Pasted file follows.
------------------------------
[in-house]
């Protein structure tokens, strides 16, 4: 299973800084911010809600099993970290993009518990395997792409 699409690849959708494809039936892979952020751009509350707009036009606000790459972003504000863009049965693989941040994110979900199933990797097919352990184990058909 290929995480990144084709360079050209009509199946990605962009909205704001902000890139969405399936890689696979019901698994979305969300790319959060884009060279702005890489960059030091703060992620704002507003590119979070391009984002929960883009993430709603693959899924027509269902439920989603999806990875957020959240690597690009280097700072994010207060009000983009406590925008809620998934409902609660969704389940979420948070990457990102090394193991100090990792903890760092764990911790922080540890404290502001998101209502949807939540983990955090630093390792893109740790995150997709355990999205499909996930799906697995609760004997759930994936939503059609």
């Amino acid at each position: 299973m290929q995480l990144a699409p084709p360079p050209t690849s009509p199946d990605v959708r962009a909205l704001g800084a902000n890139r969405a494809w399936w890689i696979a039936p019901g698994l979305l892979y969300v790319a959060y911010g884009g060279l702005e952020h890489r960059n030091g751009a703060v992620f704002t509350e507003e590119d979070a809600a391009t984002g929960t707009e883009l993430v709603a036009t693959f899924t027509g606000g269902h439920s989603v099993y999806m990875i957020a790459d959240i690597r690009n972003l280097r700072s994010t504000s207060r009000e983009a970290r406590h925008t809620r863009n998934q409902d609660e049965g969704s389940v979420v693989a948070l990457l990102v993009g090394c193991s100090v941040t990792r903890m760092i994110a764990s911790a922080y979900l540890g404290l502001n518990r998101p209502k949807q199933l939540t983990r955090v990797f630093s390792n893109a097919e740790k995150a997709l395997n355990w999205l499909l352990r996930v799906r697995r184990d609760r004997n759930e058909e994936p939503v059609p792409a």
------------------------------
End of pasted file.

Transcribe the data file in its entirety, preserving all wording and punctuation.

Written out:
[in-house]
């Protein structure tokens, strides 16, 4: 299973800084911010809600099993970290993009518990395997792409 699409690849959708494809039936892979952020751009509350707009036009606000790459972003504000863009049965693989941040994110979900199933990797097919352990184990058909 290929995480990144084709360079050209009509199946990605962009909205704001902000890139969405399936890689696979019901698994979305969300790319959060884009060279702005890489960059030091703060992620704002507003590119979070391009984002929960883009993430709603693959899924027509269902439920989603999806990875957020959240690597690009280097700072994010207060009000983009406590925008809620998934409902609660969704389940979420948070990457990102090394193991100090990792903890760092764990911790922080540890404290502001998101209502949807939540983990955090630093390792893109740790995150997709355990999205499909996930799906697995609760004997759930994936939503059609």
């Amino acid at each position: 299973m290929q995480l990144a699409p084709p360079p050209t690849s009509p199946d990605v959708r962009a909205l704001g800084a902000n890139r969405a494809w399936w890689i696979a039936p019901g698994l979305l892979y969300v790319a959060y911010g884009g060279l702005e952020h890489r960059n030091g751009a703060v992620f704002t509350e507003e590119d979070a809600a391009t984002g929960t707009e883009l993430v709603a036009t693959f899924t027509g606000g269902h439920s989603v099993y999806m990875i957020a790459d959240i690597r690009n972003l280097r700072s994010t504000s207060r009000e983009a970290r406590h925008t809620r863009n998934q409902d609660e049965g969704s389940v979420v693989a948070l990457l990102v993009g090394c193991s100090v941040t990792r903890m760092i994110a764990s911790a922080y979900l540890g404290l502001n518990r998101p209502k949807q199933l939540t983990r955090v990797f630093s390792n893109a097919e740790k995150a997709l395997n355990w999205l499909l352990r996930v799906r697995r184990d609760r004997n759930e058909e994936p939503v059609p792409a």